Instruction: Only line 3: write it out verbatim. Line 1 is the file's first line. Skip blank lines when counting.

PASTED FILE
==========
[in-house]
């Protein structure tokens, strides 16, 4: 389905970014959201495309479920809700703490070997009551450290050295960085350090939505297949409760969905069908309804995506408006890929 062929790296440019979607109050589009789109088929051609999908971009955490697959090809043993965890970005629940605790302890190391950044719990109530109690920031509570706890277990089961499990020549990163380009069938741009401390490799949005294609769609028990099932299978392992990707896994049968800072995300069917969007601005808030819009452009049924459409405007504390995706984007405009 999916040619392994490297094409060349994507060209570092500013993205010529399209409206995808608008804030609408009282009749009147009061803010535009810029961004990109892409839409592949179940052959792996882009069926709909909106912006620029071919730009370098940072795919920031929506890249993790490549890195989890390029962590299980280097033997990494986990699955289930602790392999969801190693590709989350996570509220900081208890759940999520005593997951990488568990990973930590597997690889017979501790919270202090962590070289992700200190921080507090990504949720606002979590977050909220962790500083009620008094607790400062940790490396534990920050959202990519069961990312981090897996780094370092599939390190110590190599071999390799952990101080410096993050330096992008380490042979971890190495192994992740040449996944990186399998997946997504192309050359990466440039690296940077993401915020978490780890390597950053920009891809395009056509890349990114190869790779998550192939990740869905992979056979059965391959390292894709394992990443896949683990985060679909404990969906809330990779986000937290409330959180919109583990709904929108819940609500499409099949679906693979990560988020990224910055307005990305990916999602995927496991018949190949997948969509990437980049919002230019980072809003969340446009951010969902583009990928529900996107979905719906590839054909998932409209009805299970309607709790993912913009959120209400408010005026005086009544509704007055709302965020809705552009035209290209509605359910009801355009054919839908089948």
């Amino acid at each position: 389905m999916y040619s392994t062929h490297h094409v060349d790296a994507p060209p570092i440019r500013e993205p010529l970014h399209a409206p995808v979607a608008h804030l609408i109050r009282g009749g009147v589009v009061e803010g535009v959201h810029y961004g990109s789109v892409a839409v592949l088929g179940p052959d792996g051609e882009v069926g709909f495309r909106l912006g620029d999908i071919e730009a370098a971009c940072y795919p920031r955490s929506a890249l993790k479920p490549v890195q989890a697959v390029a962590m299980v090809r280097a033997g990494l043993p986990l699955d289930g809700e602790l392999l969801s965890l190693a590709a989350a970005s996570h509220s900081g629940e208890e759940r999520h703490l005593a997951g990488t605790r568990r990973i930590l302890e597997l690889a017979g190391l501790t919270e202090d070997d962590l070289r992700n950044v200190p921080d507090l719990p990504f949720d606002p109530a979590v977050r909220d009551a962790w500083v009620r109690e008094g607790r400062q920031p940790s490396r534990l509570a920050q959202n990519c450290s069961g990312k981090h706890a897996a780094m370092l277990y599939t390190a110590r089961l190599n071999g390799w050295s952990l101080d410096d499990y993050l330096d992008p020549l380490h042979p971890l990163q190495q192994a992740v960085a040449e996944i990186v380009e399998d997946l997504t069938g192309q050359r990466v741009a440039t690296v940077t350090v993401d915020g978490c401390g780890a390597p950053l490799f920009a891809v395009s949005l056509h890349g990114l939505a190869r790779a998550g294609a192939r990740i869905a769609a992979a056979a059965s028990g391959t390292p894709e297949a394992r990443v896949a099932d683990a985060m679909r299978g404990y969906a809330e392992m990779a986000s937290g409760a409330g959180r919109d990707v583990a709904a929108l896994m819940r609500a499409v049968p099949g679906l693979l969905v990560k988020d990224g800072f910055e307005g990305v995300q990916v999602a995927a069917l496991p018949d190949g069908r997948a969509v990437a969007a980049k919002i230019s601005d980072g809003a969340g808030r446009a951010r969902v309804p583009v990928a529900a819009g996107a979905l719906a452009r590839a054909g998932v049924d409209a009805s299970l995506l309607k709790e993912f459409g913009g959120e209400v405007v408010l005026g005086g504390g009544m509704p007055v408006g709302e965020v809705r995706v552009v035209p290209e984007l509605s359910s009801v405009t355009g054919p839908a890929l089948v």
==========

């Amino acid at each position: 389905m999916y040619s392994t062929h490297h094409v060349d790296a994507p060209p570092i440019r500013e993205p010529l970014h399209a409206p995808v979607a608008h804030l609408i109050r009282g009749g009147v589009v009061e803010g535009v959201h810029y961004g990109s789109v892409a839409v592949l088929g179940p052959d792996g051609e882009v069926g709909f495309r909106l912006g620029d999908i071919e730009a370098a971009c940072y795919p920031r955490s929506a890249l993790k479920p490549v890195q989890a697959v390029a962590m299980v090809r280097a033997g990494l043993p986990l699955d289930g809700e602790l392999l969801s965890l190693a590709a989350a970005s996570h509220s900081g629940e208890e759940r999520h703490l005593a997951g990488t605790r568990r990973i930590l302890e597997l690889a017979g190391l501790t919270e202090d070997d962590l070289r992700n950044v200190p921080d507090l719990p990504f949720d606002p109530a979590v977050r909220d009551a962790w500083v009620r109690e008094g607790r400062q920031p940790s490396r534990l509570a920050q959202n990519c450290s069961g990312k981090h706890a897996a780094m370092l277990y599939t390190a110590r089961l190599n071999g390799w050295s952990l101080d410096d499990y993050l330096d992008p020549l380490h042979p971890l990163q190495q192994a992740v960085a040449e996944i990186v380009e399998d997946l997504t069938g192309q050359r990466v741009a440039t690296v940077t350090v993401d915020g978490c401390g780890a390597p950053l490799f920009a891809v395009s949005l056509h890349g990114l939505a190869r790779a998550g294609a192939r990740i869905a769609a992979a056979a059965s028990g391959t390292p894709e297949a394992r990443v896949a099932d683990a985060m679909r299978g404990y969906a809330e392992m990779a986000s937290g409760a409330g959180r919109d990707v583990a709904a929108l896994m819940r609500a499409v049968p099949g679906l693979l969905v990560k988020d990224g800072f910055e307005g990305v995300q990916v999602a995927a069917l496991p018949d190949g069908r997948a969509v990437a969007a980049k919002i230019s601005d980072g809003a969340g808030r446009a951010r969902v309804p583009v990928a529900a819009g996107a979905l719906a452009r590839a054909g998932v049924d409209a009805s299970l995506l309607k709790e993912f459409g913009g959120e209400v405007v408010l005026g005086g504390g009544m509704p007055v408006g709302e965020v809705r995706v552009v035209p290209e984007l509605s359910s009801v405009t355009g054919p839908a890929l089948v």